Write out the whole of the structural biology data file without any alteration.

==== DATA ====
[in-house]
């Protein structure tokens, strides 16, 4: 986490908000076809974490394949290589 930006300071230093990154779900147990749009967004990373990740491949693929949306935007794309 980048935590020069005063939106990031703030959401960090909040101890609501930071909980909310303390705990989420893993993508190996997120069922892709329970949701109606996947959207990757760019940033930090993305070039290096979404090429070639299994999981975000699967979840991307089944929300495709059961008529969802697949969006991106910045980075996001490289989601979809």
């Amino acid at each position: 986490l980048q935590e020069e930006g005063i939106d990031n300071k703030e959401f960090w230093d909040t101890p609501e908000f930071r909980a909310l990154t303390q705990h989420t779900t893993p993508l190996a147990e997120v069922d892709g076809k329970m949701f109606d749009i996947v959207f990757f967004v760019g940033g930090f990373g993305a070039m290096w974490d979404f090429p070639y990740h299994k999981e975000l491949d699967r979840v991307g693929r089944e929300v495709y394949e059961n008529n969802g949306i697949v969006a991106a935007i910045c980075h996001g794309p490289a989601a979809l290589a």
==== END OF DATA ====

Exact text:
[in-house]
């Protein structure tokens, strides 16, 4: 986490908000076809974490394949290589 930006300071230093990154779900147990749009967004990373990740491949693929949306935007794309 980048935590020069005063939106990031703030959401960090909040101890609501930071909980909310303390705990989420893993993508190996997120069922892709329970949701109606996947959207990757760019940033930090993305070039290096979404090429070639299994999981975000699967979840991307089944929300495709059961008529969802697949969006991106910045980075996001490289989601979809």
């Amino acid at each position: 986490l980048q935590e020069e930006g005063i939106d990031n300071k703030e959401f960090w230093d909040t101890p609501e908000f930071r909980a909310l990154t303390q705990h989420t779900t893993p993508l190996a147990e997120v069922d892709g076809k329970m949701f109606d749009i996947v959207f990757f967004v760019g940033g930090f990373g993305a070039m290096w974490d979404f090429p070639y990740h299994k999981e975000l491949d699967r979840v991307g693929r089944e929300v495709y394949e059961n008529n969802g949306i697949v969006a991106a935007i910045c980075h996001g794309p490289a989601a979809l290589a």